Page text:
Rapper Del the Funky Homosapien said it best: “It’s important to practice good hygiene/At least if you wanna run with my team.”

Well, we do want to run with Del’s team, and besides, smelling nice is always a plus. But think of hygiene more as a happy medium than an all-out blitz. It is possible to overdo it.

On the flip side, there are plenty of things you might not realize you should be doing when it comes to keeping you and your home clean. Read on for a list of the things you might be doing wrong when it comes to hygiene.

1. Relying On Too Much Hot Air

Ah, the old and bitter controversy: hand towels versus air dryers. Well, debate no further. An authority no less illustrious than the Mayo Clinic points to research that shows paper towels are better than electric hand dryers, at least in terms of scraping away bacteria.

Roll of paper towel unraveled in a pile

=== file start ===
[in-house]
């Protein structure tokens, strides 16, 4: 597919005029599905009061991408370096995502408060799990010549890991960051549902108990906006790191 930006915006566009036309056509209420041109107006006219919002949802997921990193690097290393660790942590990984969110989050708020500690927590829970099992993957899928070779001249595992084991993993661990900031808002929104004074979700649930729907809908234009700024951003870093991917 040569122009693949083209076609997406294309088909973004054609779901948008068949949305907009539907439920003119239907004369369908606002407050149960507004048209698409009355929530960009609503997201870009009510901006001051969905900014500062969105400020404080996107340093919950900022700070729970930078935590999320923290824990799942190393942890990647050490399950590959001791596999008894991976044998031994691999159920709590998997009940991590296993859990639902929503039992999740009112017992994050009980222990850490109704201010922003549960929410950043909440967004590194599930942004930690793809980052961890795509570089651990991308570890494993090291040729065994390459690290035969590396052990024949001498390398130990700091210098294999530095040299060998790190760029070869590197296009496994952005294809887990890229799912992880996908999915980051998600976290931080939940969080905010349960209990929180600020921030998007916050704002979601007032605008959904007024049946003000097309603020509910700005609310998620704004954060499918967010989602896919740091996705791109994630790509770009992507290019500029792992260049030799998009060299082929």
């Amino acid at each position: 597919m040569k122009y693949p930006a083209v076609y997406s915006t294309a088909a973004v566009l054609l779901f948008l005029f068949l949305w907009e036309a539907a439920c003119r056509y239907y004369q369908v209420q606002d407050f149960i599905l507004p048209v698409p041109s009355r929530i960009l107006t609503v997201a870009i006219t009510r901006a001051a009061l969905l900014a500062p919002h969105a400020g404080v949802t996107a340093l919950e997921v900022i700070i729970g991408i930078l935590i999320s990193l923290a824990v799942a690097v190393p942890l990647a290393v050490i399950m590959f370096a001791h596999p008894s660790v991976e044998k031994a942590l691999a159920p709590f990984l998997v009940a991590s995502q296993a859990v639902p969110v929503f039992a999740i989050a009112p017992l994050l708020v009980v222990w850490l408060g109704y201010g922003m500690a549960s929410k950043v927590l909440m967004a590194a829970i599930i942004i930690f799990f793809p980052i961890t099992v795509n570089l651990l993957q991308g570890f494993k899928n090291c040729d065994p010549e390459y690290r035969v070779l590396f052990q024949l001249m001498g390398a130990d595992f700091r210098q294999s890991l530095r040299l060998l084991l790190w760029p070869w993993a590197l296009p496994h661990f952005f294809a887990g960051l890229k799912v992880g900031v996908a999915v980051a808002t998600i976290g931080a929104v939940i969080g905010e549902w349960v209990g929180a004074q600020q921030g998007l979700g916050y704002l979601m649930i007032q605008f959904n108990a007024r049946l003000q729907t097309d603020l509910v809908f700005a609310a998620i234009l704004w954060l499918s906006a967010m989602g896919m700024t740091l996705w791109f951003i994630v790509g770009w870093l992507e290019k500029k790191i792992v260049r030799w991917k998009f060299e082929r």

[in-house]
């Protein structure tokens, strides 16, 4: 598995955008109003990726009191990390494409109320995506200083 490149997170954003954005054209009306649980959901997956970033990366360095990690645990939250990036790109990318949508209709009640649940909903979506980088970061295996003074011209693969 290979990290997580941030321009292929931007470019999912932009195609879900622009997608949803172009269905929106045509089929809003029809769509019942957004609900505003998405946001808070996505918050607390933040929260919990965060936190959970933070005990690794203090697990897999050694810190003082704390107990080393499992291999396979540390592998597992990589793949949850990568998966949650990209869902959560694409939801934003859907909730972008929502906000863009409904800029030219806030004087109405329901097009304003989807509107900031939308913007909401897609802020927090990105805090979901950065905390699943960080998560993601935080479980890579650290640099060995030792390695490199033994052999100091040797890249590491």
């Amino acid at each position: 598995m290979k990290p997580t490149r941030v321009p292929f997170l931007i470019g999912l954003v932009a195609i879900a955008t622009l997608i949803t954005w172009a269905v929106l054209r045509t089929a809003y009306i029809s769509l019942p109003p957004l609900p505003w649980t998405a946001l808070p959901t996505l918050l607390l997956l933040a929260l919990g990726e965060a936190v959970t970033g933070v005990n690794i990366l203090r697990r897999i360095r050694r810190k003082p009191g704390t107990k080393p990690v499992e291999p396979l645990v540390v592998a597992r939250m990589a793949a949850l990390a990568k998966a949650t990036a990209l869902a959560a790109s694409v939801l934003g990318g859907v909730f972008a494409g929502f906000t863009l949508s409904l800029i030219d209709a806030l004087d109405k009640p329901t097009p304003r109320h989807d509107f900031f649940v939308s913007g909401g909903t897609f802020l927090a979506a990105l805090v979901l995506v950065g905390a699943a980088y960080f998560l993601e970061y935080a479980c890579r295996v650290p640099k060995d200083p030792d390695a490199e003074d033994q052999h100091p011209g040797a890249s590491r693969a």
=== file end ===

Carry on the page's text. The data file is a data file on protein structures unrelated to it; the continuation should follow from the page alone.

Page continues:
Claire Mueller on Unsplash

By nature, not only do electric hand dryers fail to “wipe off” the bacteria remaining on your hands, but they may also spread it to the entire room, essentially aerosolizing the bugs. Not to mention, hand dryers are louder and often less effective, and they can leave your skin chapped and dry. Plus, if you’re concerned about the environment, know that standard warm air dryers use a lot of power and can be resource-intensive to install.

Hand towels are often more effective at fighting germs. Use fewer towels to reduce your ecological footprint.

2. Using This Old Excuse to Get Out of Your Turn Doing Dishes

It’s tempting to leave dishes in the sink to soak—especially when you know it’s your roommate’s turn to do the dishes tomorrow. But a dirty sink full of old, gross dishes is the perfect breeding ground for bacteria like salmonella and E. coli.

Pots piled up in an old, stone sink
Scott Umstattd on Unsplash